Individual pieces are likewise utopian in vision. "Taikyoku" is the guiding philosophy of the work, signifying contrast and balance or harmony. Mystically and philosophically, the circle is most important to Koshino, who sees the form as complete and eternal, both ancient and futuristic. This symbolic approach to form animates not only Koshino's view of apparel but the outreach of her work to lifestyle and environmental design. As a designer, she has convened an Art-Futur Committee of various artists, designers, and thinkers, but she has also gone back into history to provide costumes for Mozart's Magic Flute and has shown her work in the Museum of History in Beijing. Moreover, Koshino has played a major role, in the late 1980s and 1990s, in introducing fashion ideas to China.
Each of her foreign headquarters is designated a gallery, and Koshino insists upon the identity of these establishments as more than mere boutiques or retail establishments. Koshino challenges almost every preconception about fashion from the materials available for clothing to the way in which clothing serves the commonwealth and the individual. Philosophically (and she requires such thought), she is cognizant of the past but straining with futurist and utopian vision. She brings fashion into fuller and more fulfilled discourse with the other arts of design. It is the area of attainment that gives Koshino a distinctive and enduring place in the history of design.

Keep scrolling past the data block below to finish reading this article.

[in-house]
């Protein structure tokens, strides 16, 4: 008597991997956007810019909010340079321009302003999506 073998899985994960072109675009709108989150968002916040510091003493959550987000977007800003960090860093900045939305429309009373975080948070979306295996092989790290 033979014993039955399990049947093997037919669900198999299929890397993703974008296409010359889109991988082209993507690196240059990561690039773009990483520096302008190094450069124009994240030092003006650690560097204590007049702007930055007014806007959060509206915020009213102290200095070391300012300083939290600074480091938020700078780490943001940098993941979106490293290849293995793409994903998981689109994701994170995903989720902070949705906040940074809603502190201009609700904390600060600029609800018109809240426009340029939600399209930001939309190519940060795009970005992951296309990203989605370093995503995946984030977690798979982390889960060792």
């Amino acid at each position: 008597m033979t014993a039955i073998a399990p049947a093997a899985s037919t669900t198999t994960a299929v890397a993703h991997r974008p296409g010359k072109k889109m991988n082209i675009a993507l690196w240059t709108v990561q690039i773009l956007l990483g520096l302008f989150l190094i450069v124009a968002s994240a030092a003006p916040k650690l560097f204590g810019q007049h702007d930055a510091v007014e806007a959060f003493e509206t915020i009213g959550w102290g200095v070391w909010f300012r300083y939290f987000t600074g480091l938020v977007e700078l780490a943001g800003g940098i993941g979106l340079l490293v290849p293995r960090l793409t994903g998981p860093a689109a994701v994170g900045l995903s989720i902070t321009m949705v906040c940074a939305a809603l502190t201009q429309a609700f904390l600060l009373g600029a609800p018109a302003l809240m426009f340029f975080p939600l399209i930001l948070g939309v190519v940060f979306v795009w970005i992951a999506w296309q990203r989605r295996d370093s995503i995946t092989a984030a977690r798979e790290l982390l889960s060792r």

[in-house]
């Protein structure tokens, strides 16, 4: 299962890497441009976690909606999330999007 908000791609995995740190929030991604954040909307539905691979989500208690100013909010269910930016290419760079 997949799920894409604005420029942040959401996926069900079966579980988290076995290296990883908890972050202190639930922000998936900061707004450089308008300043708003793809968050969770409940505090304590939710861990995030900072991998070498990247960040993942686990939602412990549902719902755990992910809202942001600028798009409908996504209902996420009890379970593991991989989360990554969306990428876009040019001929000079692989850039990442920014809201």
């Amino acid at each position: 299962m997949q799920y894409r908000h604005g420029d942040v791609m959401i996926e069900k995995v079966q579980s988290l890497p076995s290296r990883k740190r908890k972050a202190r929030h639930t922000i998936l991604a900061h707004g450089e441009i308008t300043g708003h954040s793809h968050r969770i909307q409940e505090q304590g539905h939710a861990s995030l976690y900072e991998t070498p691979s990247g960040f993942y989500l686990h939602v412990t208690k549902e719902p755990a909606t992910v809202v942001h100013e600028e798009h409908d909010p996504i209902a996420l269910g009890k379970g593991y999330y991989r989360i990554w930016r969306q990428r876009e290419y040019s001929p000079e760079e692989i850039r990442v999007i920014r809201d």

Koshino continues to design functional garments featuring geometric, sometimes asymmetrical shapes, bright and contrasting hues, varied lengths, and fabrics that range from alpaca to materials incorporating gold powder. She emphasizes the natural and places a focus on the feminine, yet she is not adverse to trying something new, such as creating clothes from metals, as she did in her winter 2000 collection.
Although she is best known in Asia, her reputation has expanded worldwide. In 1996 Koshino showed her collection in Havana, Cuba, and in the same year, she launched a line called Junko Koshino Homme in Korea. The following year, 1997, she launched a line of office-appropriate coordinates under the Opera Sauvage brand, marketed in conjunction with two Japanese trading companies, Mitsukoshi and Daimaru. In 1998, she introduced a line of wigs called Jeu de Junko in Paris, where she had long participated in the Paris Collections. In Japan and throughout Asia, where Koshino's name attracts nearly universal recognition, her garments range from kimonos and yukatas to casualwear for the workplace. Her designer fragrance label is also strong throughout Asia.
Koshino has stressed functionality, an attribute that is nowhere more in evidence than in the many uniforms she has designed. Recent projects range from outfits worn by vegetable growers at a grocers' conventions to garments for sumo wrestlers and J-League soccer uniforms for the team Kawasaki Verdy. One of Kawasaki Verdy's leading team members has appeared in advertising for Koshino's Mr. Junko line of men's apparel.
Koshino holds periodic joint fashion shows in Japan with her two designing sisters, Michiko and Hiroko, especially in their home town of Kishiwada. Aside from her design work, Junko Koshino has kept busy lecturing, serving on various governmental and municipal committees in Japan, and appearing on television shows and in commercials.
updated by Karen Raugust